Population of Japan drops for the first time
Updated: 2016-02-27 04:45
By Associated Press(China Daily)
Japan's latest census confirmed the hard reality signaled long ago by shuttered shops and abandoned villages across the country: The population is shrinking.
Japan's population stood at 127.1 million last fall, down 0.7 percent from 128.1 million in 2010, according to results of the 2015 census, released on Friday. The 947,000 decline in the population in the past five years was the first since the count, taken once every five years, started in 1920.
Unable to count on a growing market and labor force to power economic expansion, the government has drawn up urgent measures to counter the falling birth rate.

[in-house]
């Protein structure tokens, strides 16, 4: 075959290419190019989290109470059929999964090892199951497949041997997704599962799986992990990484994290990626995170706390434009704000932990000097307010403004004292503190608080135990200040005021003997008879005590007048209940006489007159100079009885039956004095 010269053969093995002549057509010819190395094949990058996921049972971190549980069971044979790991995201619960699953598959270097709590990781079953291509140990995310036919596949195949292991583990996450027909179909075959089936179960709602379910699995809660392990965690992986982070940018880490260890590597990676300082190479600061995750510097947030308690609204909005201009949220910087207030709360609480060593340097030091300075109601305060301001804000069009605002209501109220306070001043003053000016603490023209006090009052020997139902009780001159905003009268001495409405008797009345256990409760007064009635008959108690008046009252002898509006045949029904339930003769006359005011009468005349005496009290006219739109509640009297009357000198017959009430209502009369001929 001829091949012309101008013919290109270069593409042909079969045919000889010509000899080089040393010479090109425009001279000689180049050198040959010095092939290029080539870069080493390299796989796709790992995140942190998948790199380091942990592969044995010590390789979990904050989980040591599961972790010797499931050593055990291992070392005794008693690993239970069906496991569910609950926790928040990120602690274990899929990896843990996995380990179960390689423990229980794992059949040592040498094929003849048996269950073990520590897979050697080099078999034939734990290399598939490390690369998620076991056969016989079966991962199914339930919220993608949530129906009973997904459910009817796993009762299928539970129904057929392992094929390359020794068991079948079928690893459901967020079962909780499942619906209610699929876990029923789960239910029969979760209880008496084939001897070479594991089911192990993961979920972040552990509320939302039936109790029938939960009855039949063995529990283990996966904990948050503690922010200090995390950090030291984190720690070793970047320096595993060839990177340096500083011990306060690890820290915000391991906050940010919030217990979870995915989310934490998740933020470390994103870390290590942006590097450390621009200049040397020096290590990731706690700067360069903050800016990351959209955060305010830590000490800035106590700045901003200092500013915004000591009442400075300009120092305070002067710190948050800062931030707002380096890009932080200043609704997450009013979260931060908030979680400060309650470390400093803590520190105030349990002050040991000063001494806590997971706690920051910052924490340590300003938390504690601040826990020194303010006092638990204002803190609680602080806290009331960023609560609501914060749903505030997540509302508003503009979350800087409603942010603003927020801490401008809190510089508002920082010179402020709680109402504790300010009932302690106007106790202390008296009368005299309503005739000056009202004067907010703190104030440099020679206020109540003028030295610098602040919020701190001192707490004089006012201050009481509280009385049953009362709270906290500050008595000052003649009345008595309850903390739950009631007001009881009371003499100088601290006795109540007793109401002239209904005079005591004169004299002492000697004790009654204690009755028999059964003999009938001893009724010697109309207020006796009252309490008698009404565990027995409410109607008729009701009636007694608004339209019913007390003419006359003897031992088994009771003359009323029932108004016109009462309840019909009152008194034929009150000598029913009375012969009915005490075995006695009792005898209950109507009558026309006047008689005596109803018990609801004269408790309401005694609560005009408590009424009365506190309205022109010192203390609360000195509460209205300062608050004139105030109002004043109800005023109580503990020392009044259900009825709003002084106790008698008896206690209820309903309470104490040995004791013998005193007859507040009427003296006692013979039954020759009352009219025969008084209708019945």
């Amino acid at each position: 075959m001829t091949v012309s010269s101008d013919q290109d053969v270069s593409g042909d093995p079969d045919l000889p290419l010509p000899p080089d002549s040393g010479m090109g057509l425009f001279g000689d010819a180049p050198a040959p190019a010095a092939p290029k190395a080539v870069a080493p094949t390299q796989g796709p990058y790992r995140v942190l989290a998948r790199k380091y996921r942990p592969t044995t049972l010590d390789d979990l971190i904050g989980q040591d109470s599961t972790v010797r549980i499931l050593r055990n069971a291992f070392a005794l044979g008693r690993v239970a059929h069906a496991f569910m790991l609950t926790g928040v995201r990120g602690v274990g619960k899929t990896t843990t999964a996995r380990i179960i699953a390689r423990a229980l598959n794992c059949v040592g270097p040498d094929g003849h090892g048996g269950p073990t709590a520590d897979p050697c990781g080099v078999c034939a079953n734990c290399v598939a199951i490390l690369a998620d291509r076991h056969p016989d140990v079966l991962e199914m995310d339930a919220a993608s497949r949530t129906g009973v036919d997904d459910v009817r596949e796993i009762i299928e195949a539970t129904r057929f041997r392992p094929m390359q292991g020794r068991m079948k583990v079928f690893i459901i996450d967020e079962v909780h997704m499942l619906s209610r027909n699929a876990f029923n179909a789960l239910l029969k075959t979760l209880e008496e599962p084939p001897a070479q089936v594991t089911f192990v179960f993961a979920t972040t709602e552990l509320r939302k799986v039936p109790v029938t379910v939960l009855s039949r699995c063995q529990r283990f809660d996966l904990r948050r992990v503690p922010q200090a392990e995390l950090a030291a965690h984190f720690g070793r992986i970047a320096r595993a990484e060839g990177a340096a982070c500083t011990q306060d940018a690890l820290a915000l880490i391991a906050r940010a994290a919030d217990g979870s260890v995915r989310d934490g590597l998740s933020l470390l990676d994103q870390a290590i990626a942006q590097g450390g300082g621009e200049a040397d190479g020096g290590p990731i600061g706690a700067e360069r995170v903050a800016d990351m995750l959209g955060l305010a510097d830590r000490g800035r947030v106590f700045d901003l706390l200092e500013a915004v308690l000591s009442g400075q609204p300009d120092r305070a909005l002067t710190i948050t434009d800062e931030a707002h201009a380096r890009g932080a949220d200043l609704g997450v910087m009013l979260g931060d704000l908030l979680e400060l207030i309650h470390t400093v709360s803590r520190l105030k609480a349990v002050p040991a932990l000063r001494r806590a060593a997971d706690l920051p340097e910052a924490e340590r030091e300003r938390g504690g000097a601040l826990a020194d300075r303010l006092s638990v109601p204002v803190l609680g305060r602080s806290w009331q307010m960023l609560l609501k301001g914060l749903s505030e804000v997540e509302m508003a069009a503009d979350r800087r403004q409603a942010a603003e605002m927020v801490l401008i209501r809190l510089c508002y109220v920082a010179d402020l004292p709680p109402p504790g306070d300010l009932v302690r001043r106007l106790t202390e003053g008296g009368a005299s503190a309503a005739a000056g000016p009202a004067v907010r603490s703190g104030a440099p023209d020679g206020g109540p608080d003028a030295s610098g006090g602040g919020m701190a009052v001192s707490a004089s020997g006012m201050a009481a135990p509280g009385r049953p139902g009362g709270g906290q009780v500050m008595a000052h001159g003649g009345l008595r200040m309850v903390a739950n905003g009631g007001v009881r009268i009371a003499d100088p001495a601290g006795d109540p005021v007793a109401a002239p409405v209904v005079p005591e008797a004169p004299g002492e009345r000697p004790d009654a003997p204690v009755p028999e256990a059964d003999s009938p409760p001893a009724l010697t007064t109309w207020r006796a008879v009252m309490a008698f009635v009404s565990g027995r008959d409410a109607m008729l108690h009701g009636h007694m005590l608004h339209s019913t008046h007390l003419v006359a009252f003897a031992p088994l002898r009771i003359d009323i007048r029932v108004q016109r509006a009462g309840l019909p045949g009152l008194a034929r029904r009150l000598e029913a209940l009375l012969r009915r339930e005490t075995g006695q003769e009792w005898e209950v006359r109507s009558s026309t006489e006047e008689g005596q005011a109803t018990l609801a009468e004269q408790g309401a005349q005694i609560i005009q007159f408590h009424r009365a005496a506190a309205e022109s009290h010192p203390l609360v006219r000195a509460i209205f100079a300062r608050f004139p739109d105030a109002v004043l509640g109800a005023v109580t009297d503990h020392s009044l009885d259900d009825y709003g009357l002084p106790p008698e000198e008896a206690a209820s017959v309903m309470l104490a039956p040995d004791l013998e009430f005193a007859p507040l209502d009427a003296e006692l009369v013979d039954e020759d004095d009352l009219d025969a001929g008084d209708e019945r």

Prime Minister Shinzo Abe has made preventing a decline below 100 million a top priority. But population experts say it would be virtually impossible to prevent that, even if the birthrate rose to Abe's target of 1.8 children per woman from the current birthrate of 1.4.
Tokyo's rush hour trains are just as crowded as ever: Japan's biggest cities have continued to grow as younger workers leave small towns in search of work. The census showed Tokyo's population grew to 13.5 million, up 2.7 percent since the 2010 census.
But a visit to any regional city will find entire blocks of small shops shuttered, the owners usually either retired or deceased. In rural areas, villages are mostly empty.
The rate of population growth peaked in 1950 and has fallen continuously since 1975. By 2011, it had hit zero, the census figures show.